Business / Technology

US law firm probes China's anti-virus company Qihoo 360

By He Yini ( Updated: 2015-05-05 14:14

In an announcement posted on its official website that was later deleted, AV-C didn't identify which company it was, but said that "a product submitted for testing by the vendor had been specifically engineered for the major testing labs, including AV-C".

Sources familiar with the matter told China Daily that the investigation was launched in response to a public report published in Chinese on April 20 on the Baidu Baijia, a major we-media platform developed by China's tech giant Baidu Inc.

The report, titled "How could AV-C tolerate Qihoo's cheating behavior during testing", soon made headlines on multiple media outlets across the country.

When contacted by China Daily the author of the report, an independent tech observer who refused to be identified, said the article was written because Qihoo's behavior was too blatant to be ignored as the company fooled not only the testing labs but millions of users whose interests could be greatly undercut due to false marketing information.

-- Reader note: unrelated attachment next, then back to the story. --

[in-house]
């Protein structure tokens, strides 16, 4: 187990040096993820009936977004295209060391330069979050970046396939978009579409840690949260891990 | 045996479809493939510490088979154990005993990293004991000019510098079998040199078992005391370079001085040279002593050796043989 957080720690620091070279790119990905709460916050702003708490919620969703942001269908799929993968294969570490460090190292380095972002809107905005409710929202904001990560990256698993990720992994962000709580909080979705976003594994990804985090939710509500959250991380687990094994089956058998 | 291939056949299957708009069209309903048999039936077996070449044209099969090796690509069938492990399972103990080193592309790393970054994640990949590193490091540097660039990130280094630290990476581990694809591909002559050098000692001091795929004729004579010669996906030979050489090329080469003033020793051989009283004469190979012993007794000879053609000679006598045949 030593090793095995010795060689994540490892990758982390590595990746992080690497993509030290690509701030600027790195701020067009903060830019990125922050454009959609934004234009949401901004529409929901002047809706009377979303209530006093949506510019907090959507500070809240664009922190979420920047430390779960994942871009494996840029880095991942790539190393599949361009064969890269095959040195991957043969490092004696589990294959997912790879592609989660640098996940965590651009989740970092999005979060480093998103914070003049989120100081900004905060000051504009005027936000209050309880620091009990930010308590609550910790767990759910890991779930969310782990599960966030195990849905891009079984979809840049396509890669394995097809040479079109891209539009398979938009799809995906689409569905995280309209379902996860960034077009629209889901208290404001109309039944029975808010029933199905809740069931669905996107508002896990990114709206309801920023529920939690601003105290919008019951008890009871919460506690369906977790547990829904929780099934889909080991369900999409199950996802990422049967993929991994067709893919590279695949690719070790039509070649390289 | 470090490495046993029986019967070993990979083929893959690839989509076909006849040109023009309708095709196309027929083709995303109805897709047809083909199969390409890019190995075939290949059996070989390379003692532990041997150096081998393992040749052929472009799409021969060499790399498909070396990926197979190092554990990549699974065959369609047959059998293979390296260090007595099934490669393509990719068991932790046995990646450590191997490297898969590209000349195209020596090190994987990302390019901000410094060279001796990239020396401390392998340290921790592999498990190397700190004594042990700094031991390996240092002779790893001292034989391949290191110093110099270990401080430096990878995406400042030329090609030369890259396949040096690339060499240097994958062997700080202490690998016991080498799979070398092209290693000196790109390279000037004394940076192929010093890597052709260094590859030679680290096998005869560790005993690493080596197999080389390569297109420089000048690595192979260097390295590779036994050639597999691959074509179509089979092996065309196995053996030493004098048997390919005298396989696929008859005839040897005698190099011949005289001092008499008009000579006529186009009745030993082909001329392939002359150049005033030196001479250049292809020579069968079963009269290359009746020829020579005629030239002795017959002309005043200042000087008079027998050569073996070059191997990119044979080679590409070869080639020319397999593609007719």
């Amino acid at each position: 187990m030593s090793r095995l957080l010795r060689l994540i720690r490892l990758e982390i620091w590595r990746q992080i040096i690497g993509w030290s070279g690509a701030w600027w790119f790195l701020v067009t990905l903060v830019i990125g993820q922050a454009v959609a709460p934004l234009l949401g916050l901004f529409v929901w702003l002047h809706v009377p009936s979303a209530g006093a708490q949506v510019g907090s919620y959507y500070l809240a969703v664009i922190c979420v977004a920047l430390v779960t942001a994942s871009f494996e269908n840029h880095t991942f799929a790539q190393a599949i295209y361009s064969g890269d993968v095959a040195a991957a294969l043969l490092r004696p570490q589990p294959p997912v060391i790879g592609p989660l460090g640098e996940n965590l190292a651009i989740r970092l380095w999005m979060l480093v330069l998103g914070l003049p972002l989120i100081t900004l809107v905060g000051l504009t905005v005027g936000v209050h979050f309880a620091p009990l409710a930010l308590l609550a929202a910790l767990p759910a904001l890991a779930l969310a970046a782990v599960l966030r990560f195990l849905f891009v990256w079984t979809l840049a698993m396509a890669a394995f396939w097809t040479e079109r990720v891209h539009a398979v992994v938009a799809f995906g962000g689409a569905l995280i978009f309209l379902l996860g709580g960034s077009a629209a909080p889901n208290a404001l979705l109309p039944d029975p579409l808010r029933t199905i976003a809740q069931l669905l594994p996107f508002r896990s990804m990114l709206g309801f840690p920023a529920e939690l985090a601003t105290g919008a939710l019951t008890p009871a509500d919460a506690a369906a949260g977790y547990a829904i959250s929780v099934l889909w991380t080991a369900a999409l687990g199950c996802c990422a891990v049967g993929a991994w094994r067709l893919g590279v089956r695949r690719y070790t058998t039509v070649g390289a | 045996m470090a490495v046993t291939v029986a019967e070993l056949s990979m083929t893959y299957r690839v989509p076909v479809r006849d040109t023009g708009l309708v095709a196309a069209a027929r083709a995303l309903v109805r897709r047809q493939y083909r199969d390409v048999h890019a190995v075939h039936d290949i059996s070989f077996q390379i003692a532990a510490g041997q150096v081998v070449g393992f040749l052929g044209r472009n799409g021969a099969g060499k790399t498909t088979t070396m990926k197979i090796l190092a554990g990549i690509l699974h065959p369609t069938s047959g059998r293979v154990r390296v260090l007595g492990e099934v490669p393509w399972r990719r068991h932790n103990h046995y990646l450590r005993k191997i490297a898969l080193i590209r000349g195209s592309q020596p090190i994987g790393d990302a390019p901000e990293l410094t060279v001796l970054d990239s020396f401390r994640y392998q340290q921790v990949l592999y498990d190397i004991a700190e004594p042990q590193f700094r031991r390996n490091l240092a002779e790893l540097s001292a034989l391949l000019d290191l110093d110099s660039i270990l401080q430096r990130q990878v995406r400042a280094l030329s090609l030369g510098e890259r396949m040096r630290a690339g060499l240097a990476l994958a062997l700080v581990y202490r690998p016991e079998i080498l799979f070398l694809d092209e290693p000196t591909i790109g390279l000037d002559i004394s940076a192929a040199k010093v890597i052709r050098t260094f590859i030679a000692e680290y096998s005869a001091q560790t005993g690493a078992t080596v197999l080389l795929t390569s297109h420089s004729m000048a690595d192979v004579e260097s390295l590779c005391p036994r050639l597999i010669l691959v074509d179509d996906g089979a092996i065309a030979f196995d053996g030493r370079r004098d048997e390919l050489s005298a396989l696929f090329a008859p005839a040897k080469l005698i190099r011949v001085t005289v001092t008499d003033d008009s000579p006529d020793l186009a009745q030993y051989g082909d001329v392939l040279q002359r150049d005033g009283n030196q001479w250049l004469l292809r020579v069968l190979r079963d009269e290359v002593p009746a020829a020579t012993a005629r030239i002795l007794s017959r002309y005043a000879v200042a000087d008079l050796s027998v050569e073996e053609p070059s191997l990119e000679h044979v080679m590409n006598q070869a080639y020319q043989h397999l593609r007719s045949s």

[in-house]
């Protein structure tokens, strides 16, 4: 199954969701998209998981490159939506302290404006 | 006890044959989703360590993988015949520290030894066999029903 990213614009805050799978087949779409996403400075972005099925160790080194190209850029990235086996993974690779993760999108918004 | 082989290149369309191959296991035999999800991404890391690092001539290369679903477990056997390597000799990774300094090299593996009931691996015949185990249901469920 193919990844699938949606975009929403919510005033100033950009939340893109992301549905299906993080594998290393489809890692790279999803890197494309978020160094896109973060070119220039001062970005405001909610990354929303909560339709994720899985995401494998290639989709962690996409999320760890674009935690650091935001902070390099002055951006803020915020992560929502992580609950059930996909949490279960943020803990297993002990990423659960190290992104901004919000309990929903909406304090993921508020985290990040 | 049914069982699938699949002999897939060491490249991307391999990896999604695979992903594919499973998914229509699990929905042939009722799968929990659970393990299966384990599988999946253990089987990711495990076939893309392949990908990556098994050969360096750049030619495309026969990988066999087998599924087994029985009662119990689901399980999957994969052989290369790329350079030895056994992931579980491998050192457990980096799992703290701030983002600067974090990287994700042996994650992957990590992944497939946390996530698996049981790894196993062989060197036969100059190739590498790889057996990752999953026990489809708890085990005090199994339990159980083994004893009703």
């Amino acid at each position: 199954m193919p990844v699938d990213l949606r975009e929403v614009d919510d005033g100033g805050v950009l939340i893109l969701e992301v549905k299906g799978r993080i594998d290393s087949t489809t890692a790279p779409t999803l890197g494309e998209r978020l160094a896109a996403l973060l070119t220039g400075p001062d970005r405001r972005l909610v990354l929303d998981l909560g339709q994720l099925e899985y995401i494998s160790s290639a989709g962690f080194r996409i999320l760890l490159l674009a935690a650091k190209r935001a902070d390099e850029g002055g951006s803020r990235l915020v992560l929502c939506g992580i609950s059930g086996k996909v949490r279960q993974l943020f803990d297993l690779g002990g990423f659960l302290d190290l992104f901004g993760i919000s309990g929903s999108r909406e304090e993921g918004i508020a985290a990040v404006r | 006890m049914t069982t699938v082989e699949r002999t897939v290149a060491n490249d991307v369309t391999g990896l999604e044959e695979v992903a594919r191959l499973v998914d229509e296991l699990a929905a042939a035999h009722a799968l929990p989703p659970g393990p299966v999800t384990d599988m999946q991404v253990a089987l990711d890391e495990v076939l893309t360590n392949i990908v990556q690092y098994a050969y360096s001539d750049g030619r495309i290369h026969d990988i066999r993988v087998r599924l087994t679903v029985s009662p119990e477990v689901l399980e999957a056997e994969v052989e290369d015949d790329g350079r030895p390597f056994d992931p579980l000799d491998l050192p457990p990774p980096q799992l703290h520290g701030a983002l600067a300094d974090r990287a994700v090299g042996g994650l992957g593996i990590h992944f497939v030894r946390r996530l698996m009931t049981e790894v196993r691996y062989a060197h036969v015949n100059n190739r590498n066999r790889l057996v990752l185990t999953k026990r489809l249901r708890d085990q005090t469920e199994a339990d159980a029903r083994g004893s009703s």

"I take full responsibility if any of the information in my report is not true," said the author.

By the end of last year, monthly active users of Qihoo's PC security products and services have reached a record high of more than 509 million, up 7.16 percent from a year earlier, according to the company's financial report.

"Independent anti-malware testing plays a key role in raising the standard of protection on users' devices, which in turn makes the Internet a safer place for everybody," said Andreas Clementi, chief executive officer of AV-Comparative.

"Misuse of such tests for marketing purposes will, in the long run, result in more successful malware attacks, making Internet users less secure," he said.

AV-C also pointed out that counter-accusations were leveled by Qihoo against two fellow Chinese security firms, Baidu and Tencent, which were claimed to have also submitted program versions for testing that differed from what they offered the public.

Lab researchers confirmed a difference, but ruled out the possibility of cheating by the two firms, as similar flags were found in all submitted products, including Qihoo's, and "no evidence" could be found that the products gained advantage.

Both Baidu and Tencent were able to provide "good reasons for including these flags in their products", said the announcement.

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